The following piece of flash fiction was inspired by Run Away to Mars by TALK.
The sun set slowly as festivities came into full swing. The opulent garden party seemed almost too upscale for the guests dressed mostly in jeans, flannel, and light sweaters. Fall had just begun to set in, but it was even cooler in the mountains, especially as night fell. Edison bulb light strands seemed to hover above the guests’ heads. Following them to their edges, each strand blended into a towering trumpet vine, wrapping itself around a moss pole at least fifteen feet high. The dark green moss and bright orange flowers mixed with the gardenscape, a small set of well-designed winding paths flooded with flowers and plants leading to an open fire pit.
Guests filled the property, strolling the stone walkways, admiring the pond, and huddling near the fire pit. Some squeezing in the last of their picnic games—staying warm with locally crafted beer. There was a whole keg—plus a staffed bar, catered food, and even servers floating around with fancy hors d’oeuvres on rustic silver platters.
The clinking of a champagne glass quieted the crowd. It was held by the host’s brother or brother-in-law, depending on who you were talking to. The host couple stood beside him, laughing and clinking glasses. The couple kissed, an act wildly cheered at these kinds of events.
After the speeches, the couple began to make their rounds thanking everyone for attending and being proper hosts and all that. But they only began—as far as anyone could tell—because the happy couple disappeared soon after. Some joked that they needed to re-consummate their marriage. There were whispers of an argument.” You know they’ve been trying,” interrupted by a hush. Others, like dear, old Aunt Beatrice, simply wanted to say their thanks and goodbyes to be on their way. (Aunt Beatrice never liked to drive at night. Not that she really should be driving at all, if you asked some people.)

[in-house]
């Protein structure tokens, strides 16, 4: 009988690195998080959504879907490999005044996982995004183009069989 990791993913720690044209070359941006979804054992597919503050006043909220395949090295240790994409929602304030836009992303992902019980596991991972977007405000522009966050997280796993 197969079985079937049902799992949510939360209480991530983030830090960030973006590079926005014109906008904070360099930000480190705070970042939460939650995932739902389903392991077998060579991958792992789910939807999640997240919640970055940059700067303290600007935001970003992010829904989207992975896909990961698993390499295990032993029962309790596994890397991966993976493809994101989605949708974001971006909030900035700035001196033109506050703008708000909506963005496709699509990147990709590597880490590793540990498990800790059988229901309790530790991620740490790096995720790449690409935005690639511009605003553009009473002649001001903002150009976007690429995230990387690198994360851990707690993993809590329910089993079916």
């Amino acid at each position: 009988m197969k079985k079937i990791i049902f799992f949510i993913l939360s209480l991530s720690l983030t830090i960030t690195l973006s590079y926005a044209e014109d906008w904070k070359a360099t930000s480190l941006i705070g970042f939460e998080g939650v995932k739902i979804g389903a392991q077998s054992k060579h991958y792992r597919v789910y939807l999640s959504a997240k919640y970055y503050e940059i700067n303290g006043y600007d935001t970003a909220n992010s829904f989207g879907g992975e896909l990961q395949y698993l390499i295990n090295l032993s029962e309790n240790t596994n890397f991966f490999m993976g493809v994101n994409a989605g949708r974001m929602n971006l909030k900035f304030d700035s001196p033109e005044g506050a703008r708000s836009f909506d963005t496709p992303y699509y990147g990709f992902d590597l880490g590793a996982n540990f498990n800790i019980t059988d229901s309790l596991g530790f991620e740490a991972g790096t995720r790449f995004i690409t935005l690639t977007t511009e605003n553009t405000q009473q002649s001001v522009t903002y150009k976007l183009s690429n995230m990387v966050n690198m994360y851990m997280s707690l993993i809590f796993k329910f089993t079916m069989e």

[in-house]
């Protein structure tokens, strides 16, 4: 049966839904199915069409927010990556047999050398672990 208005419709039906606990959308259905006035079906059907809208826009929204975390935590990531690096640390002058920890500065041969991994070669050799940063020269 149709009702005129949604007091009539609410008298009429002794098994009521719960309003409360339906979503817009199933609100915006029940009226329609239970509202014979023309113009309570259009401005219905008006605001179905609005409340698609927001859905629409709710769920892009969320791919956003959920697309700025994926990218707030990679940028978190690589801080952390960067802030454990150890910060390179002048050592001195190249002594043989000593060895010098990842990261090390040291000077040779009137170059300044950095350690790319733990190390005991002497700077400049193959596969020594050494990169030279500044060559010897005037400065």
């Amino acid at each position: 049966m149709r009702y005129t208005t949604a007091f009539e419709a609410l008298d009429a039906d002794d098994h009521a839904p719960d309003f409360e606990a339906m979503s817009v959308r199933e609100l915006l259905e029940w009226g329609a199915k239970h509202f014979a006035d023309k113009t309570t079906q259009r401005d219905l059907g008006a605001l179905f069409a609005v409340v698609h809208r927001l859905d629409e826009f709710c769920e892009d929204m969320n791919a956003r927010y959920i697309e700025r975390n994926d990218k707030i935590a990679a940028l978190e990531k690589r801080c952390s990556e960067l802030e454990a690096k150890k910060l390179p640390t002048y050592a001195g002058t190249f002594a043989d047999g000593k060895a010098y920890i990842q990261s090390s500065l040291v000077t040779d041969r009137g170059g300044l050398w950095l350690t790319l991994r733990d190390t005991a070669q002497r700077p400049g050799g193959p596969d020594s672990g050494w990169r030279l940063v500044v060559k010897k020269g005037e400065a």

The party guests would be shocked to know that the couple couldn’t find each other at that particular moment either. Or rather, one half of the couple—Alan—slipped away, and the other half—Dani— noticed shortly thereafter, leaving the guests to fend for themselves amongst the charcuterie and prosecco.
And once Dani checked the usual places Alan escaped during their parties—the back patio and the bench by the pond—she knew only one place left to look.
When she found Alan, she first found Alan’s feet. He nearly kicked her in the head, swinging his legs off the shabby little balcony they had built into their treehouse. They wanted to put it higher, but they had dreams of expanding to a two-floor treehouse, so they left it as is. It was big enough to relax on and offered a stellar view of the night sky.
Dani climbed the rope ladder and took her seat next to Alan. He sighed. He had his grandfather’s old telescope out. Dani couldn’t blame him; it was a perfect night for stargazing.
“We’ll keep trying,” Dani said, placing her hand on his knee. He grasped her hand in his and looked her in the eye. His clear, bright eyes glistened; he collapsed into her shoulder and sobbed.
The treehouse was one of the first projects they took on when they moved in. Not because it needed doing. No, because it was the perfect tree for a treehouse, and both Dani and Alan had always wanted a real treehouse of their own.
Alan gathered himself, and they kissed again but to an audience of crickets and stars.
“What if I run away to mars?” he said.
“I would find you in the stars.”
He kissed her forehead.
They returned to the party hand-in-hand. The evening went perfectly as planned, which is all Alan wanted after fifteen years with Dani. Caterers and servers left, and guests slowly filtered out too. By midnight, they were alone.
By two a.m., they were asleep.
At eleven a.m., they woke up and resumed life as usual.
But a month later, Alan F. Davis did not wake up and resume life as usual.
The letter Dani discovered in a rush to find his legal documents divulged the diagnosis that came six months prior. His autopsy revealed the same: advanced stomach cancer. But it was too advanced; there was nothing treatment could’ve done, the doctors assured.
“How long could treatment have given him?”
“Maybe another year, if that.” The doctors promised that this is what Alan wanted—not to put her through months of suffering, worry, and disruption and himself through all the pain just to suffer the same fate.
On September 30, they buried Alan with his telescope.
On June 15, Orion was born with three dotted birthmarks across his stomach.